Oct 30, 2009
The one flaw that I see is from a security standpoint. People on the internet now obviously know enough English to get around. When this idea goes live, everyone using the new standard will have access to everything; but those of us with knowledge of only English and standard keyboards will have access to English domains only. This is going to mean more tax dollars to the NSA since they'll need more computer experts and more translators.

Other than that, though, who are we to say that only our language can be used to address web servers? The tons of people that don't know a lick of English will now be able to access sites in their non-Latin characters. This opens up access truly to the masses.

This will obviously be debated for some time, until people here realize that it's not affecting them.
Just as Chinese sites now don't affect us, non-Latin addresses will not affect us either. (At least not in the direct, "hey that site is offensive", kind of way).

Oct 30, 2009
Once again this article is a repeat. but to explain

This will not effect anyone typing in an address. when you go to a web page say your computer does not 'know' where that server is located. So it asks a DNS server where to go to get to that web page. The DNS servers keep this info. So even if you type it in a different language it is the DNS server / name lookup sever that will have a database of where to go.
This will not effect anyone who speaks english. If you don't speak english this will allow you to to have a domain name that translates to com used locally.

This is a very good thing. English is not even the most used language... the US military happened to invent the net so having it in english was defacto. If Spain had invented the net it would be in Spanish. Now with Unicode that is no longer necessary.

the iphone now has an app for realtime voice translation to other languages.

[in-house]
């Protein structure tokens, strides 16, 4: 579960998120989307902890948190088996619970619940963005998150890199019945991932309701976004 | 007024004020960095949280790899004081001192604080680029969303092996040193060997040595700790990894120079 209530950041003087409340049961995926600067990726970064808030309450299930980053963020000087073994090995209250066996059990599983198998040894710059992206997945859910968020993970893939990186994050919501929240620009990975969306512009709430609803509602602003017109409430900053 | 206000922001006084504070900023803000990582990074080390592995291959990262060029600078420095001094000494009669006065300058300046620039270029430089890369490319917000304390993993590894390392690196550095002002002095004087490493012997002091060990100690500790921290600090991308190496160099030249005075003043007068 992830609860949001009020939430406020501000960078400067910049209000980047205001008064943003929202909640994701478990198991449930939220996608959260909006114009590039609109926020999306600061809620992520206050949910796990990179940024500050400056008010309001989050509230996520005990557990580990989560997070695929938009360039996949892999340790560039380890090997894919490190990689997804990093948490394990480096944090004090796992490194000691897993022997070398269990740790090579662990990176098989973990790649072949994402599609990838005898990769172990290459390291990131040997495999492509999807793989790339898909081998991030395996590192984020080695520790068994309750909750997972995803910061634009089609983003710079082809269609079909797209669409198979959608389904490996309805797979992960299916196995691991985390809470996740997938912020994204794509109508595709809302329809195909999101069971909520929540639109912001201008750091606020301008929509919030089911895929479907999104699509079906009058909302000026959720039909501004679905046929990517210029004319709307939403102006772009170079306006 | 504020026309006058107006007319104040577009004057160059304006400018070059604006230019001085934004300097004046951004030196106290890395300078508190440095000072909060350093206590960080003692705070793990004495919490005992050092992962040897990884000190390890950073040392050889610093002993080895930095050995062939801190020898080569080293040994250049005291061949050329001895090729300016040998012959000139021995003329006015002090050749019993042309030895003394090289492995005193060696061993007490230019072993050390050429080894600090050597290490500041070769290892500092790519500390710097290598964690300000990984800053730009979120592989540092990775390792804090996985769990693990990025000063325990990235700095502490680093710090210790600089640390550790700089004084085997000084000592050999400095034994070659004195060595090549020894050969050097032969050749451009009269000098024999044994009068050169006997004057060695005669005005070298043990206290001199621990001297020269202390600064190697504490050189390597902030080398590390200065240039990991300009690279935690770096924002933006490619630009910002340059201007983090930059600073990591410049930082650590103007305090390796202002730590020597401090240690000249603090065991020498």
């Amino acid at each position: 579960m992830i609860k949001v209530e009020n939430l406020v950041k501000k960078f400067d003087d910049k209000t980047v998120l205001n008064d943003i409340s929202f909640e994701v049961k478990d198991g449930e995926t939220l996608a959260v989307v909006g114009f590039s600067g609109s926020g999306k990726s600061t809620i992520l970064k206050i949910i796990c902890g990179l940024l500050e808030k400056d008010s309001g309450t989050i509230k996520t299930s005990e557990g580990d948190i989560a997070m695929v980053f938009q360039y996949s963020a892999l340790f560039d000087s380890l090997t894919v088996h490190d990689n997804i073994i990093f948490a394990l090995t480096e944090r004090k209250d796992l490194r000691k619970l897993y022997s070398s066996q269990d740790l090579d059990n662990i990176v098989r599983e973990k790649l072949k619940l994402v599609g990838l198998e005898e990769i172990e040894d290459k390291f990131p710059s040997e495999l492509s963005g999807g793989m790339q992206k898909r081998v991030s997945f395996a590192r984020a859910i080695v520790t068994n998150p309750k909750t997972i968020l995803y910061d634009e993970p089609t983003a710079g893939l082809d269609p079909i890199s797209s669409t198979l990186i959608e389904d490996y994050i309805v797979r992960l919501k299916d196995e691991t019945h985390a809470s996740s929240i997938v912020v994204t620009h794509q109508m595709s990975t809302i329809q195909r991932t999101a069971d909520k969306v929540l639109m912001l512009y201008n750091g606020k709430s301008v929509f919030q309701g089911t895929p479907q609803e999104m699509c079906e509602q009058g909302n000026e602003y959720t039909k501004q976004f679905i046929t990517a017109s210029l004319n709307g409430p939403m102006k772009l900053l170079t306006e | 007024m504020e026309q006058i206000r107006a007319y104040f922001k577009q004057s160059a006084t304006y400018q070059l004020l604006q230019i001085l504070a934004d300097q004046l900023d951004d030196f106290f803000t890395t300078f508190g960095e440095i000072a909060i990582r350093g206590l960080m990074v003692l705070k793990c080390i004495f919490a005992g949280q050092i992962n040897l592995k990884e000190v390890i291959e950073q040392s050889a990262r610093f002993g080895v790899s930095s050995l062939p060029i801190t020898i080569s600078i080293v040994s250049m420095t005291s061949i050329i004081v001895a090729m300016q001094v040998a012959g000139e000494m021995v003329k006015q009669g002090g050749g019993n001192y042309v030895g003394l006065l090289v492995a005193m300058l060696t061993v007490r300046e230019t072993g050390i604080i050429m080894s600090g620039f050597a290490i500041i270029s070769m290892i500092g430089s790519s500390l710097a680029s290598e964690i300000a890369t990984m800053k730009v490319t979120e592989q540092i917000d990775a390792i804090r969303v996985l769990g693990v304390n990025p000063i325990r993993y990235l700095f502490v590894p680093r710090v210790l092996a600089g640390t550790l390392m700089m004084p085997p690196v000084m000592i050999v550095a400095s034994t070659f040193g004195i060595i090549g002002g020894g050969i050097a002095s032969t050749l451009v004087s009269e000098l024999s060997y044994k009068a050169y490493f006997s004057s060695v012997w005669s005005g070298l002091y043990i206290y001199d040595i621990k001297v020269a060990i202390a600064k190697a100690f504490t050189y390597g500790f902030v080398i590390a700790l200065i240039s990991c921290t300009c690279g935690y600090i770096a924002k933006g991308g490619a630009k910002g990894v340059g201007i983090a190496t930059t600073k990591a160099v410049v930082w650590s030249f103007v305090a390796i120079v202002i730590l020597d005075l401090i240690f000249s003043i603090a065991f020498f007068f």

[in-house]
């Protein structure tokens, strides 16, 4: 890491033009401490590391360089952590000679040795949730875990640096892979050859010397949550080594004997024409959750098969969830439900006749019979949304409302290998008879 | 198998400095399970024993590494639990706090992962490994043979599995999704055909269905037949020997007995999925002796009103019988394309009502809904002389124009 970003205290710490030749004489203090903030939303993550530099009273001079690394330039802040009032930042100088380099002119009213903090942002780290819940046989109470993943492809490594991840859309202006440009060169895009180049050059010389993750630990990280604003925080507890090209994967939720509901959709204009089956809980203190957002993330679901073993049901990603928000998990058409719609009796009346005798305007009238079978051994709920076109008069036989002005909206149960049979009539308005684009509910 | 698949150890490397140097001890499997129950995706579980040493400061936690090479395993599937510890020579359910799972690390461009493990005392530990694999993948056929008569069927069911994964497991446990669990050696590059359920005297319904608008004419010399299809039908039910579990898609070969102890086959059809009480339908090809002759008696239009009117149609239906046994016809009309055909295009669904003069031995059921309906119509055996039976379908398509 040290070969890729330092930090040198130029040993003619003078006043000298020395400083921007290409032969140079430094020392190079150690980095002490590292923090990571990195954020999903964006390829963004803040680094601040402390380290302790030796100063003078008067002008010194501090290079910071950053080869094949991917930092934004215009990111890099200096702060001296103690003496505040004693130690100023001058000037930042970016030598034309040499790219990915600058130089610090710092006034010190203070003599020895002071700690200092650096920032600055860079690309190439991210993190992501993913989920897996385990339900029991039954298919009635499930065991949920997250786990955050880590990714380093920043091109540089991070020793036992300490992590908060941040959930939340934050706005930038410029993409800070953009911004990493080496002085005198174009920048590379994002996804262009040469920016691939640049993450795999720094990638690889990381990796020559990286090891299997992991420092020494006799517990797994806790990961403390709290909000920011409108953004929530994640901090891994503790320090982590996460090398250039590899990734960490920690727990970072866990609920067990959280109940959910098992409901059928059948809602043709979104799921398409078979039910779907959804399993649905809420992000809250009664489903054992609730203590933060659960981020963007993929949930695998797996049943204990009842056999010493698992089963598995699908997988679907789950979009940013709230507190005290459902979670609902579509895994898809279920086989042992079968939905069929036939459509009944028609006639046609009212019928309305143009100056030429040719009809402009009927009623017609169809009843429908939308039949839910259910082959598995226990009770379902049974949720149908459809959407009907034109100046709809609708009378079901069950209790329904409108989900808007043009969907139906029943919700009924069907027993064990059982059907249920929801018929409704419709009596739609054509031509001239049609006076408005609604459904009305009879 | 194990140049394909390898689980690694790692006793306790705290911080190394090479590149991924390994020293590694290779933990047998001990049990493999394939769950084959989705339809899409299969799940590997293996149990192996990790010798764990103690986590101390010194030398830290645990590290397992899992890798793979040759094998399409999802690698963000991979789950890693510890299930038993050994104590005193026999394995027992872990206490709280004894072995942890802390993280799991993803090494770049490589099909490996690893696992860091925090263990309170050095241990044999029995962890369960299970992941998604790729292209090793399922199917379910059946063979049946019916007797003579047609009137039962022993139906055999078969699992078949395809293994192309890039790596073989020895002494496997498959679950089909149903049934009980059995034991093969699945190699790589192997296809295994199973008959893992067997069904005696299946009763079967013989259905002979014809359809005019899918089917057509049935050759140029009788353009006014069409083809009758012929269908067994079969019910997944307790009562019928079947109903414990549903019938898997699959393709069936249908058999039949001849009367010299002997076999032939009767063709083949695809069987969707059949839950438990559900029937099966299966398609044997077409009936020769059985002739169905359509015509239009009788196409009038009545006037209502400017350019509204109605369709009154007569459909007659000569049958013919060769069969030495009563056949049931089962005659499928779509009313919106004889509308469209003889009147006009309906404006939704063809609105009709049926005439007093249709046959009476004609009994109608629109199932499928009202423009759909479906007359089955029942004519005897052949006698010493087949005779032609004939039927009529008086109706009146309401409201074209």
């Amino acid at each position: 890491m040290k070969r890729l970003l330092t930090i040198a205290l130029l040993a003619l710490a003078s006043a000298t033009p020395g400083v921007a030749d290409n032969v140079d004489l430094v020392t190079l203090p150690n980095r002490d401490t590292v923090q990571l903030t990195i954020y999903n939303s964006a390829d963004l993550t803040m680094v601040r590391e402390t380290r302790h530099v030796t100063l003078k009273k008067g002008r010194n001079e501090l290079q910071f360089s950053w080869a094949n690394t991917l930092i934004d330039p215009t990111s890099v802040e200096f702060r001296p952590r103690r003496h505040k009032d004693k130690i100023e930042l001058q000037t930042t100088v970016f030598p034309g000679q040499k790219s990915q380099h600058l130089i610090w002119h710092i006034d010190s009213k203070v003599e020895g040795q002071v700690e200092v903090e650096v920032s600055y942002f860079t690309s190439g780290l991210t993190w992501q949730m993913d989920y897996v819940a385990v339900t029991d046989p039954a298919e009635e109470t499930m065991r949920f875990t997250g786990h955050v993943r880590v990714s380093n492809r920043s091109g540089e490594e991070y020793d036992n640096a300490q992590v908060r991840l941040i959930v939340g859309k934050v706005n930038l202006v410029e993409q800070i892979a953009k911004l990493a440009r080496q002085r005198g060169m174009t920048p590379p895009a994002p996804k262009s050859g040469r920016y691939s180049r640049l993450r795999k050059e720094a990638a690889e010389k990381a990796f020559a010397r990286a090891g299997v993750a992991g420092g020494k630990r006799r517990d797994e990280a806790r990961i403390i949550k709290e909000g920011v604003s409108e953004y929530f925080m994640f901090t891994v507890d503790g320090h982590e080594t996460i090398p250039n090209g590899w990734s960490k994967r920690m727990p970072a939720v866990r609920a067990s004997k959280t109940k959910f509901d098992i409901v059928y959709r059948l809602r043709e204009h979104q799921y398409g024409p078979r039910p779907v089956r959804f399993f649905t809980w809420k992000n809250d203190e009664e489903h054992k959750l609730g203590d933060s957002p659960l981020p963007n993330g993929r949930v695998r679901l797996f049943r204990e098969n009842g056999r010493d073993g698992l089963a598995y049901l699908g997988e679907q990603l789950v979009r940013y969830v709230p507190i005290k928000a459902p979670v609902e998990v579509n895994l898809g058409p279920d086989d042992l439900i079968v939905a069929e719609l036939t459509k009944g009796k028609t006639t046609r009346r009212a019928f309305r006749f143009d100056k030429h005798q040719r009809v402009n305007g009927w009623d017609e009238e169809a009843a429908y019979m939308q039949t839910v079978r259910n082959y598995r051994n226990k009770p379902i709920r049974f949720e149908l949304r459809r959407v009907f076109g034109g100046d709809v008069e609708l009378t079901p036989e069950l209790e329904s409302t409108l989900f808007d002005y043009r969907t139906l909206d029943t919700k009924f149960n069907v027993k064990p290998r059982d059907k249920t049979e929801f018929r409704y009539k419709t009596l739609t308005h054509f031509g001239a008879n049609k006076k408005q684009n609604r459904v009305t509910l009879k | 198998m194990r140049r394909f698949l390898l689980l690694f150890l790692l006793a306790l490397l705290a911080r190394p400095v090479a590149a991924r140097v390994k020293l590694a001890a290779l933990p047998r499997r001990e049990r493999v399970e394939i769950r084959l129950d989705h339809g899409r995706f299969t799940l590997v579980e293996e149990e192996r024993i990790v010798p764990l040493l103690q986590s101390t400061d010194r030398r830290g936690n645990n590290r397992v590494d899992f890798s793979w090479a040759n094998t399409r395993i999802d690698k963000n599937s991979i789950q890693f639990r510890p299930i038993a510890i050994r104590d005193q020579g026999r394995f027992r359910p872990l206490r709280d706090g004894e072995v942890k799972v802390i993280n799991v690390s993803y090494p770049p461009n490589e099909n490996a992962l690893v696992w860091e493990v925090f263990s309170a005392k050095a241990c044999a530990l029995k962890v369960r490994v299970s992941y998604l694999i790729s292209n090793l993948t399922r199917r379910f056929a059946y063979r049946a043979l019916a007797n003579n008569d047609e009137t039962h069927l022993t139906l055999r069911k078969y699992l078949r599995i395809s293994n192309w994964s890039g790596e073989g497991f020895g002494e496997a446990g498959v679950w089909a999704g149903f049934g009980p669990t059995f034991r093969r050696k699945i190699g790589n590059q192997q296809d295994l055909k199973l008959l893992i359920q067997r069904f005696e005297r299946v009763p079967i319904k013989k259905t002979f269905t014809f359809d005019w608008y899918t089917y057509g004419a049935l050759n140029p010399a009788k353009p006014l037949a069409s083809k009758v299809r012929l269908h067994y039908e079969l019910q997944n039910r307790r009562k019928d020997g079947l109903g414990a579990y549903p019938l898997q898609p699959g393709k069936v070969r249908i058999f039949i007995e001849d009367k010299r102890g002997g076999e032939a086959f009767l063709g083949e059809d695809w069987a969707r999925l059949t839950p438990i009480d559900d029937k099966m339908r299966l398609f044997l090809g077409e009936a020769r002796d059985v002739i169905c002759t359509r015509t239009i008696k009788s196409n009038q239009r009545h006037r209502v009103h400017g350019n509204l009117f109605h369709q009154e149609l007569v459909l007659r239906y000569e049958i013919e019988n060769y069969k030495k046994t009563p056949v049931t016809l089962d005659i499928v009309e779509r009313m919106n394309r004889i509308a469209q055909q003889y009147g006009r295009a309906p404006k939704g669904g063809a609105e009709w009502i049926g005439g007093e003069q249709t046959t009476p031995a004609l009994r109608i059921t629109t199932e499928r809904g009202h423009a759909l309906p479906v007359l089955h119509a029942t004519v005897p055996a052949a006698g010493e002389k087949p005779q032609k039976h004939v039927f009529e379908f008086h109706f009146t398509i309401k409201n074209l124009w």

This is not the beginning of the Tower of Babel it is the Rosetta Stone.

Oct 30, 2009

Everyone will have access to all domain names. You can type in swahili if you lookup the unicode section for that language. Just as people with keyboards in China do not have the qwerty standard they had to come up with work arounds -- but it is in knowing the IP address that you get anywhere. THis process sounds like it will limit people but it WILL NOT prevent you from looking at anything on the web.

This will not change Ip addresses. This will not incur any intellegence agency to get more people... The web pages in Russian will still be in Russian but the NSA isn't looking at web pages.. maybe blogs but satellite signals and tapped phone conversations.

Oct 30, 2009
I think its about time this was approved. It was only a matter of "when" it would have happened. The only caveat to this decision is that we will see a new spate of "squatters" for a while until they are resolved either by local laws or through buyouts. Let's see what happens.

Nov 02, 2009
That's a good point, el nose. Web pages aren't too static for their interests. I'm just one of those damn Americans that won't learn another language. So I'm cranky about these people who'll be able to multi-surf. You guys are right though, there are pages now written in other languages so it doesn't make much difference.